Deploy on Fridays, or Don't
This post was originally published on Hackernoon on October 24th, 2019.
There seems to be a debate that has gone on for quite some time now on the Twitters about whether or not you should do Friday deploys, and whether there should be Friday moratoriums, etc. There are a lot of accusations being thrown around about fear, testing, time to recover, and the like. To be very clear, I am not a big fan of Friday deploys. That opinion is not based on merely how I feel about deploying on Friday, but also based on the science of it, as well as my learned experience.
With a title like “Deploy on Fridays, or Don’t”, I realize the expected continuation of that statement would be “…I don’t care”. However, nothing could be further from the truth. Let me explain.
My advice to anyone who will listen is, if you’re cautious about your Friday deploys, don’t feel bad, and don’t let anyone make you feel bad.
It is pretty disconcerting to see a tweet like Kelly’s where the vast majority of the comment thread are attempts to shame anyone for having that opinion. The arguments basically boil down to some variant on
- Deploying shouldn’t be scary
- You should be confident in your deploys
- You lose 20% of your productivity without deploying on Friday
- You just need more tests
Those are all interesting ideas, and they reflect a very interesting type of smug optimism. They are often “backed up” by quoting Accelerate or the State of DevOps report. They eventually arrive at a compromise that you should do the best you can, and keep maturing your deployments until you can deploy anytime you like 365 days with “confidence”. There is also acknowledgement that this can be hard, and having worked with a number of clients and companies over the years, with this I agree.
However, here are most of the problems with the logic:
- Quality Engineering
- Even Elite performers have change failure % > 0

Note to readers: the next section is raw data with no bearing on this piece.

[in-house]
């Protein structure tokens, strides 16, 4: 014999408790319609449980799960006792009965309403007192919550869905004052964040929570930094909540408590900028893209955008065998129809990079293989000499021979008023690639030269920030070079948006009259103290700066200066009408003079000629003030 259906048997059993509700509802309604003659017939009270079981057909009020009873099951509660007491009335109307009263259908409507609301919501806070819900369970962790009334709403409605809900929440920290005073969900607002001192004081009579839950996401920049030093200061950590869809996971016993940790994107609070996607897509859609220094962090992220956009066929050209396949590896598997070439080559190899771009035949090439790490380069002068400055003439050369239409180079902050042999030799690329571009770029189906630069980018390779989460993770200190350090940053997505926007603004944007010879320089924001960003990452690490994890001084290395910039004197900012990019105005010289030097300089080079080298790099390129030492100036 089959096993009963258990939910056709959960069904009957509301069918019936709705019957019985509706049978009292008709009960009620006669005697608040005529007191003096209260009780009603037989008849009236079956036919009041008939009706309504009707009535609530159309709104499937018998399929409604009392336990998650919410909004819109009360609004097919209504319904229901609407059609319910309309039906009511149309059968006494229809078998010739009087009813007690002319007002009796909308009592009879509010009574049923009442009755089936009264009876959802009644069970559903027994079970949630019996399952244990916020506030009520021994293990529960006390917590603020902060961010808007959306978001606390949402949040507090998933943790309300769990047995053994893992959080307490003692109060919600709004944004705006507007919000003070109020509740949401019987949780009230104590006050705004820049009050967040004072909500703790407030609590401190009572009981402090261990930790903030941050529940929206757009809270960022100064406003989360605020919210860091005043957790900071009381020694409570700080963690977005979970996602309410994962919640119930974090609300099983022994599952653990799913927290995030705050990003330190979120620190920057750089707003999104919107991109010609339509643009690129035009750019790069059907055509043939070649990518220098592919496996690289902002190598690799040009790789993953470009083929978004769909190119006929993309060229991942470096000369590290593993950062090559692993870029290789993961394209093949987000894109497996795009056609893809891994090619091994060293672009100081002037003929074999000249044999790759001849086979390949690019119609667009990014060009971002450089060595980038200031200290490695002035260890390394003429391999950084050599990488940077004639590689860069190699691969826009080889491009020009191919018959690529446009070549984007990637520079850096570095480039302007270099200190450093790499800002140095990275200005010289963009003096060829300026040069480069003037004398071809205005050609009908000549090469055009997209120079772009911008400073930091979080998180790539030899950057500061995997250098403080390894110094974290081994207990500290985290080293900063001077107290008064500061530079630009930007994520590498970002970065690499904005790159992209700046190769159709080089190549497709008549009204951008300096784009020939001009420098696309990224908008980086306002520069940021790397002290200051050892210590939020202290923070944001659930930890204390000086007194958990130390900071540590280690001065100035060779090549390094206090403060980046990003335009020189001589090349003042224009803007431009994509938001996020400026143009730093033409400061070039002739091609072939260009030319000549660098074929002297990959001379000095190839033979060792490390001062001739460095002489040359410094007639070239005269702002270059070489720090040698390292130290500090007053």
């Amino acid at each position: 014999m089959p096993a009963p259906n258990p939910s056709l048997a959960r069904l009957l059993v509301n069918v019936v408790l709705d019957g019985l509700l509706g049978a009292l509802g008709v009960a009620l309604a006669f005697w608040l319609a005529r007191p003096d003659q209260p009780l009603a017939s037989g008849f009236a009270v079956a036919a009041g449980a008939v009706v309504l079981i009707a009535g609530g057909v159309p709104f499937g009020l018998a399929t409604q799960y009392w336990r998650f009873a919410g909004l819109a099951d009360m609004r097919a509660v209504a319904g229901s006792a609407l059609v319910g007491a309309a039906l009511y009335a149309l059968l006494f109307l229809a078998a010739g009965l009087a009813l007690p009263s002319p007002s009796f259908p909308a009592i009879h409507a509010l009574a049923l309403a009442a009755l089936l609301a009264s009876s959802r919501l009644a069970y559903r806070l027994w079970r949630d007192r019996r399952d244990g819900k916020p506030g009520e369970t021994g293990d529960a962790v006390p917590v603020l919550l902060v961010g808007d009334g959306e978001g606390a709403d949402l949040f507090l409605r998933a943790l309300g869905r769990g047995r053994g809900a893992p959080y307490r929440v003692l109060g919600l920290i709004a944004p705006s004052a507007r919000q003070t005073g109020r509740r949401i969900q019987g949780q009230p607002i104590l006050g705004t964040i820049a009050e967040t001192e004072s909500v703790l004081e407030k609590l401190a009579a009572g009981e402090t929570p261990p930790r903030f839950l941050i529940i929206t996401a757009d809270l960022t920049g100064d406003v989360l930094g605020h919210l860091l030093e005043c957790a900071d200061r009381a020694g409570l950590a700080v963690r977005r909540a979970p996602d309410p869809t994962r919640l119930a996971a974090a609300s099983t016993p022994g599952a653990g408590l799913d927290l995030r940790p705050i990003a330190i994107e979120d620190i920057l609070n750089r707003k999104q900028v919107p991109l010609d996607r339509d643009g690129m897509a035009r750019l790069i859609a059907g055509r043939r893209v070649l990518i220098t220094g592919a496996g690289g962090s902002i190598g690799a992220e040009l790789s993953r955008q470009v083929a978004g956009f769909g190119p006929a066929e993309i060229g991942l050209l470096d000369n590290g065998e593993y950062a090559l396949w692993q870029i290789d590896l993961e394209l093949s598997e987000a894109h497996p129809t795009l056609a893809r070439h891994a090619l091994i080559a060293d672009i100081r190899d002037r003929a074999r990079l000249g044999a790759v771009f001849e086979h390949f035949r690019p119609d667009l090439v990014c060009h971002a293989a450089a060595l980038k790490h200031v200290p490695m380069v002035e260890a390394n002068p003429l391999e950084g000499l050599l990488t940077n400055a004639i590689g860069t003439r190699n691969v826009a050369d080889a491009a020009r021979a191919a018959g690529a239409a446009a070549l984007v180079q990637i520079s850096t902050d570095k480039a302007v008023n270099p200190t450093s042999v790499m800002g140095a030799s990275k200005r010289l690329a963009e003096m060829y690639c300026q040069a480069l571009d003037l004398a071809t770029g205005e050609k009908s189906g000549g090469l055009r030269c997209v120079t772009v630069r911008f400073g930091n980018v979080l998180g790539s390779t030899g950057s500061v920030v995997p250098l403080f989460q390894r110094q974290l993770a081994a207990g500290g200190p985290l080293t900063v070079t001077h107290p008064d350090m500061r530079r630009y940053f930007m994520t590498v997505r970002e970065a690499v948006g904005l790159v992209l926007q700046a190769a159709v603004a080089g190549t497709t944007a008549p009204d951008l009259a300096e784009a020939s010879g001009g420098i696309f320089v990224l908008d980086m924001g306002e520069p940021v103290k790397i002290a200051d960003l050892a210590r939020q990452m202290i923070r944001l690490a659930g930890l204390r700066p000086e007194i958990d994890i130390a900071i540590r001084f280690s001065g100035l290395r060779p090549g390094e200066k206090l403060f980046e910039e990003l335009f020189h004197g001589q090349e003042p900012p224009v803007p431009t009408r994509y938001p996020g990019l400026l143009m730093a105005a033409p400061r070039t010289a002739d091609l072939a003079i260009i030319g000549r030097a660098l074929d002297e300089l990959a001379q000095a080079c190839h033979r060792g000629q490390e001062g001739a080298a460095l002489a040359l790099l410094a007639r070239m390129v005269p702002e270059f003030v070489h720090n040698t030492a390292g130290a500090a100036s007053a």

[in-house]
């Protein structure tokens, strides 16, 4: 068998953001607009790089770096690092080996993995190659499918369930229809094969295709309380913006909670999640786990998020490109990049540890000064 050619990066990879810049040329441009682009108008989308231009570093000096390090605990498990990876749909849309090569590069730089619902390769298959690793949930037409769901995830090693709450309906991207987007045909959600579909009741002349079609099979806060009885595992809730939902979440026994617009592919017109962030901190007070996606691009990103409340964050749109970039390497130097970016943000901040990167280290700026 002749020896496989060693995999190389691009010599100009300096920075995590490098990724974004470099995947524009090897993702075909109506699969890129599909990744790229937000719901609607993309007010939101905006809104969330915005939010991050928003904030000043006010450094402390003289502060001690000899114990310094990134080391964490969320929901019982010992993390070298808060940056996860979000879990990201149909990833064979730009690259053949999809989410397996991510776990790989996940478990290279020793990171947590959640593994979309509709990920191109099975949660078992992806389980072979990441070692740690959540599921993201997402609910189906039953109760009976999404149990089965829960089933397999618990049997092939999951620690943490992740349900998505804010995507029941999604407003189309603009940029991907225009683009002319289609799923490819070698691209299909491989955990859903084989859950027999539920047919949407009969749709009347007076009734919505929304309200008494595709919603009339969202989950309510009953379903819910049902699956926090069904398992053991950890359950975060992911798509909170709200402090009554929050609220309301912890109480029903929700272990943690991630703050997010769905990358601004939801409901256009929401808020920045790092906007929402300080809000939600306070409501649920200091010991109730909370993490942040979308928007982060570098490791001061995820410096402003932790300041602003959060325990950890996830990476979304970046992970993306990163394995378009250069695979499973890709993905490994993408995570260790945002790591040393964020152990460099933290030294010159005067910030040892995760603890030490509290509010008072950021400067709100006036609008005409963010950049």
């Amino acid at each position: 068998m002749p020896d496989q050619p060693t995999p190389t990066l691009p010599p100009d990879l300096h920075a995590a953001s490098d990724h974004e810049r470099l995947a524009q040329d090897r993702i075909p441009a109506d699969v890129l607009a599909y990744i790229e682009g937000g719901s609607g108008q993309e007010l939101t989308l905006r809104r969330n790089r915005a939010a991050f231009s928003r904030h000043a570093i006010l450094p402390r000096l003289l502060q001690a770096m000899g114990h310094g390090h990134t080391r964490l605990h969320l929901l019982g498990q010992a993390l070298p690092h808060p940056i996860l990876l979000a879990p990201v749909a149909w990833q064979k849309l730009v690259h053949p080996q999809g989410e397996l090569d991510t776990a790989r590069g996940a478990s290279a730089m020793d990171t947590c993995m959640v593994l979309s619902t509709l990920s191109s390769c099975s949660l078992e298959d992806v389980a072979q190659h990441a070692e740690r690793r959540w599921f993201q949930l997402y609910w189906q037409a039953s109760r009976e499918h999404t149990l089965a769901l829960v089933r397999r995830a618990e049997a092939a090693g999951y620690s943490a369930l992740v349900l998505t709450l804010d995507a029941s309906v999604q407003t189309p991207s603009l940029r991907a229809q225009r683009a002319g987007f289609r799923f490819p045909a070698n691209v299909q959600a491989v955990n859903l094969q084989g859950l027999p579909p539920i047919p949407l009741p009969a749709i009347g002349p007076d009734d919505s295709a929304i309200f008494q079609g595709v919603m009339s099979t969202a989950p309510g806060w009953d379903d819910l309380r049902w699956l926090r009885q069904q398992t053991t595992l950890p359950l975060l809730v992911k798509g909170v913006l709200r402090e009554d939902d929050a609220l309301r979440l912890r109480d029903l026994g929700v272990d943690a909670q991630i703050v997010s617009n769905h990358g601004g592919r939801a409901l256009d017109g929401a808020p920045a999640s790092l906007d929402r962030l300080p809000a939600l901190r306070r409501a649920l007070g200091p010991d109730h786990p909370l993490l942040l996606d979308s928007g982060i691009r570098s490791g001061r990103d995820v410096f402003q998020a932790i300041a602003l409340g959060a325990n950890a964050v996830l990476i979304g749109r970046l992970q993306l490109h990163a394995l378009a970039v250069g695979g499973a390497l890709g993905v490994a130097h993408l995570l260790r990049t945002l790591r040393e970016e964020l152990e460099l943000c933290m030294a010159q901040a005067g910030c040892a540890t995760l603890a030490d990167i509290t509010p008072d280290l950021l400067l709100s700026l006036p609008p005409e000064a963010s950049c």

- Mores are not Moratoriums
- All days are not the same
Lastly there is some strange argument that choosing not to deploy on Friday “Shouldn’t be a source of glee and pride”. That one I haven’t figured out yet, because I have always had a lot of glee and pride in being extremely (overly?) protective of the work/life balance of the engineers who either work for me, or with me. I don’t expect that to change.
While working at Salesforce, I had the opportunity to learn a lot about quality. This was also the time I when I read Continuous Delivery by Jez Humble and Dave Farley. This was a book that changed my life, and I say that confidently. One of the things I loved about that book was the idea that the more testing that was done, the more confident you could be in the artifact you were deploying. When pitching CI/CD pipeline proposals to executives, they would ask how confident we could be in our artifacts, and I would respond with “How much do you want to spend?”. The more money they were willing to spend, the better testing we could do, and therefore, the more confidence we would have. One of the other things Continuous Delivery taught me was how important it is to have fast feedback. Ultimately, your confidence when deploying to production is going to be some compromise between those two. If you do automated testing for 15 hours, you should obviously have more confidence than if you do so for 30 seconds.